I preferred to die than have ransom paid for my release: Freed Niger commissioner

0
- advertisement -

Muhammed Idris, Niger State Information Commissioner, says he preferred to die than have ransom paid to bandits who kidnapped him.

Mr Idris was abducted on August 8 by gunmen who requested for ransom but later released the abductee five days after.

The commissioner who confirmed no ransom was paid for him to regain freedom in an interview with Punch Newspapers said his abductors told him that they were told he is been paid N200million every month by the state governor, Abubakar Bello.

He narrated how he was tortured but kept praying to God that Mr Bello should not intervene by paying the requested ransom to get him released. He said had his principal did so it would amount to hypocrisy on the part of the government that had vowed never to pay ransom to the criminals.

Mr Idris who said he preferred to die than have ransom paid for his release said he would have resigned his position had the government acceded to the request of the kidnappers.

- advertisement -

“They came with an intention that they would get N200m from me or they would take my life,” the politician said. “They did not get any money and my life is intact. I went through a lot of trials in their hands, a lot of dehumanizing treatments but I give glory to God that I am alive and I am safe.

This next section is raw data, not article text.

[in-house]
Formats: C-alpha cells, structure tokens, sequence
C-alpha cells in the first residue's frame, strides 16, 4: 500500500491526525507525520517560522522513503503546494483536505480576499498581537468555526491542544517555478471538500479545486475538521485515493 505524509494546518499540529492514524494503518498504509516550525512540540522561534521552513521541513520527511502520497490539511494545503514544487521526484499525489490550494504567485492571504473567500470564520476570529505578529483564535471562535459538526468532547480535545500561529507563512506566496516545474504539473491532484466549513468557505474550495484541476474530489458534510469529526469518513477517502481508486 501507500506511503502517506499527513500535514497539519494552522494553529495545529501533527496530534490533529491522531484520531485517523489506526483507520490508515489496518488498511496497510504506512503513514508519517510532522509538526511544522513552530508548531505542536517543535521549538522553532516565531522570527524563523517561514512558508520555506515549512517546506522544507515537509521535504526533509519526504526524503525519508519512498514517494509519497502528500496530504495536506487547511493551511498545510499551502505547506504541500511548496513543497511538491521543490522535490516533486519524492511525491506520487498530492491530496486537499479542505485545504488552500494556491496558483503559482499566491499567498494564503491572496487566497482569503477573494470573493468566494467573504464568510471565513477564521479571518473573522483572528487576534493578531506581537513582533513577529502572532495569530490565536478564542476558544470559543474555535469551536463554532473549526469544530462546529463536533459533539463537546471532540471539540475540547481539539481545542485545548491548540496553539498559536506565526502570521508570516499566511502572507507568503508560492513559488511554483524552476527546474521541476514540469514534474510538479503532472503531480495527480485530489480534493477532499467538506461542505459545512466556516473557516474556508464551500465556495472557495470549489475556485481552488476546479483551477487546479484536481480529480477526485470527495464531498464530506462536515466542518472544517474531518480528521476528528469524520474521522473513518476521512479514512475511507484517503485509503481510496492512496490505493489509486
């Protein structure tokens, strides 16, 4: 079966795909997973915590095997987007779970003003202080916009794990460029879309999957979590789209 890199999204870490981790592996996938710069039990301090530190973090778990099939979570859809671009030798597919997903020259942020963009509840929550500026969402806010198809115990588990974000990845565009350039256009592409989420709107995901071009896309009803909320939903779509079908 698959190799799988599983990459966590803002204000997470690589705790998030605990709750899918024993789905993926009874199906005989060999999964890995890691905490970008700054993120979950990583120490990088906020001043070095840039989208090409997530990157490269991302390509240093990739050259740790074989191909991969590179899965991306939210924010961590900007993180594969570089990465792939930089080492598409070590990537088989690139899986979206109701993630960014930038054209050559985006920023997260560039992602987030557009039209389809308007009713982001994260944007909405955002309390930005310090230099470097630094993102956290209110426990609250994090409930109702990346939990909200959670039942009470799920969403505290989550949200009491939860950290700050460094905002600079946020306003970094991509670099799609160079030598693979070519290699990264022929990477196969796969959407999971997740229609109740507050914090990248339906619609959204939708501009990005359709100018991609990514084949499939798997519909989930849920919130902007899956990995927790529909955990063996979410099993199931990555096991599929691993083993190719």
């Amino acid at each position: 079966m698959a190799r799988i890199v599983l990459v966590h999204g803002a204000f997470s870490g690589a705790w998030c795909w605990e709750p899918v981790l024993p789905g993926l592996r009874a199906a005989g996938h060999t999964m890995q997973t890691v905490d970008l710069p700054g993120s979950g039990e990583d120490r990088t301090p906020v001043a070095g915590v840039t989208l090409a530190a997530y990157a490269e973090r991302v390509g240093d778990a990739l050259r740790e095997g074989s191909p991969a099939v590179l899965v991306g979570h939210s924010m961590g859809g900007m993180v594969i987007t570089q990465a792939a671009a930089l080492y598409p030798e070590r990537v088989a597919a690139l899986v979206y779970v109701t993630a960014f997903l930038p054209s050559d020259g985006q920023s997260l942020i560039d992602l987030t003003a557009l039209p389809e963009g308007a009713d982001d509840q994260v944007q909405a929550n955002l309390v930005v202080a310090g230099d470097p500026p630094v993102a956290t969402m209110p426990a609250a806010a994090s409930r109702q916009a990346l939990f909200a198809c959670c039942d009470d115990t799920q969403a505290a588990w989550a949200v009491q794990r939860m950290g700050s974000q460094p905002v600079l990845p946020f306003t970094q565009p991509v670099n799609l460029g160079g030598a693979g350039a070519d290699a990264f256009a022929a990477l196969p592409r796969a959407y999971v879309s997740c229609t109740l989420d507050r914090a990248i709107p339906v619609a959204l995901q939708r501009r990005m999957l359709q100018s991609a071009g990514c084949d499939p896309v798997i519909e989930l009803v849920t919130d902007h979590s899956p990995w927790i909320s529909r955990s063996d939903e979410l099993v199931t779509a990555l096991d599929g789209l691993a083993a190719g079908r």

“The kidnappers told me that they got information that the state governor usually gave me N200m every month which was why they came with a lot of people to get the job done.

“One thing I am proud of is to be part of the present government in Niger State. In fact, the first thing I did when I came out was to send a text to my governor to thank him for having the strength of heart not to allow any state machinery intervene in my release because we took a decision in council that the Niger State government is averse to the payment of ransom to bandits for any situation, for any case.

“The bandits came with recordings where I made statements emphasizing this and reiterating it to them that as a government, in Niger State, we don’t pay ransom to bandits. I believe that we will succeed. I thank the government for standing by that, they were able to protect the integrity of our government.

“…I was there but I wasn’t thinking of myself. I was thinking of the people and government of Niger State because I was praying that God should intervene and ensure the government did not intervene in my affair. I prefer to lose my life than to embarrass the government and we succeeded. When they started, they were very hard on me and pushed me to a limit. You never expected a human being to be so resilient, but I give God the glory because I remain there as a believer believing that the God I serve will always be there for me.

“I asked them if what they were doing was accepted in the eyes of God. Gradually, instead of them breaking resolve, I started breaking theirs. After that, they started giving me bread and water. They untied me and used the only trampoline they had to cover me during rain while they stayed under the rain. They began to show concern, I kept talking to them and in the long run, they said I should go and reunite with my family.

“I came out unscathed, without paying a dime, aside from the beating. People will be surprised but I am a believer,” he added.

ALSO READ:  Boko Haram relocating to North-West: El-rufai
- advertisement -